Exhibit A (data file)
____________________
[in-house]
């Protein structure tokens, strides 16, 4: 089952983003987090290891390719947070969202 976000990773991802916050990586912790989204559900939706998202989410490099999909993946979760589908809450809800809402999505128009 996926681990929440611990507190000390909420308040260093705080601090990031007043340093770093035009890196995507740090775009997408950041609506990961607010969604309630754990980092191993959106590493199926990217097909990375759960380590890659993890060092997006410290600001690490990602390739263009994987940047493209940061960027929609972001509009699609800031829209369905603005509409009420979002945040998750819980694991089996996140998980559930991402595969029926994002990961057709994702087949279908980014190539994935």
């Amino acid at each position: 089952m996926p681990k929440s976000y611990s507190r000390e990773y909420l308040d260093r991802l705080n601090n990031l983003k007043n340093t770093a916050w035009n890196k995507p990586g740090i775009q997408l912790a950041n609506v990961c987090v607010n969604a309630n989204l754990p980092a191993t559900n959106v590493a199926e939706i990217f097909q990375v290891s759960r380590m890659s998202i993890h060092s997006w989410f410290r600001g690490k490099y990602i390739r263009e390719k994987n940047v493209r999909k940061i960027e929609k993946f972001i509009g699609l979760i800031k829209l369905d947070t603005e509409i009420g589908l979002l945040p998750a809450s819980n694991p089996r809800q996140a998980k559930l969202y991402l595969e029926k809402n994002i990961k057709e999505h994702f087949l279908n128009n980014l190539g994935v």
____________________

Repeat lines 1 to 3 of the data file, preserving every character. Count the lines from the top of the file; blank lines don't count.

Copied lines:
[in-house]
């Protein structure tokens, strides 16, 4: 089952983003987090290891390719947070969202 976000990773991802916050990586912790989204559900939706998202989410490099999909993946979760589908809450809800809402999505128009 996926681990929440611990507190000390909420308040260093705080601090990031007043340093770093035009890196995507740090775009997408950041609506990961607010969604309630754990980092191993959106590493199926990217097909990375759960380590890659993890060092997006410290600001690490990602390739263009994987940047493209940061960027929609972001509009699609800031829209369905603005509409009420979002945040998750819980694991089996996140998980559930991402595969029926994002990961057709994702087949279908980014190539994935």
């Amino acid at each position: 089952m996926p681990k929440s976000y611990s507190r000390e990773y909420l308040d260093r991802l705080n601090n990031l983003k007043n340093t770093a916050w035009n890196k995507p990586g740090i775009q997408l912790a950041n609506v990961c987090v607010n969604a309630n989204l754990p980092a191993t559900n959106v590493a199926e939706i990217f097909q990375v290891s759960r380590m890659s998202i993890h060092s997006w989410f410290r600001g690490k490099y990602i390739r263009e390719k994987n940047v493209r999909k940061i960027e929609k993946f972001i509009g699609l979760i800031k829209l369905d947070t603005e509409i009420g589908l979002l945040p998750a809450s819980n694991p089996r809800q996140a998980k559930l969202y991402l595969e029926k809402n994002i990961k057709e999505h994702f087949l279908n128009n980014l190539g994935v």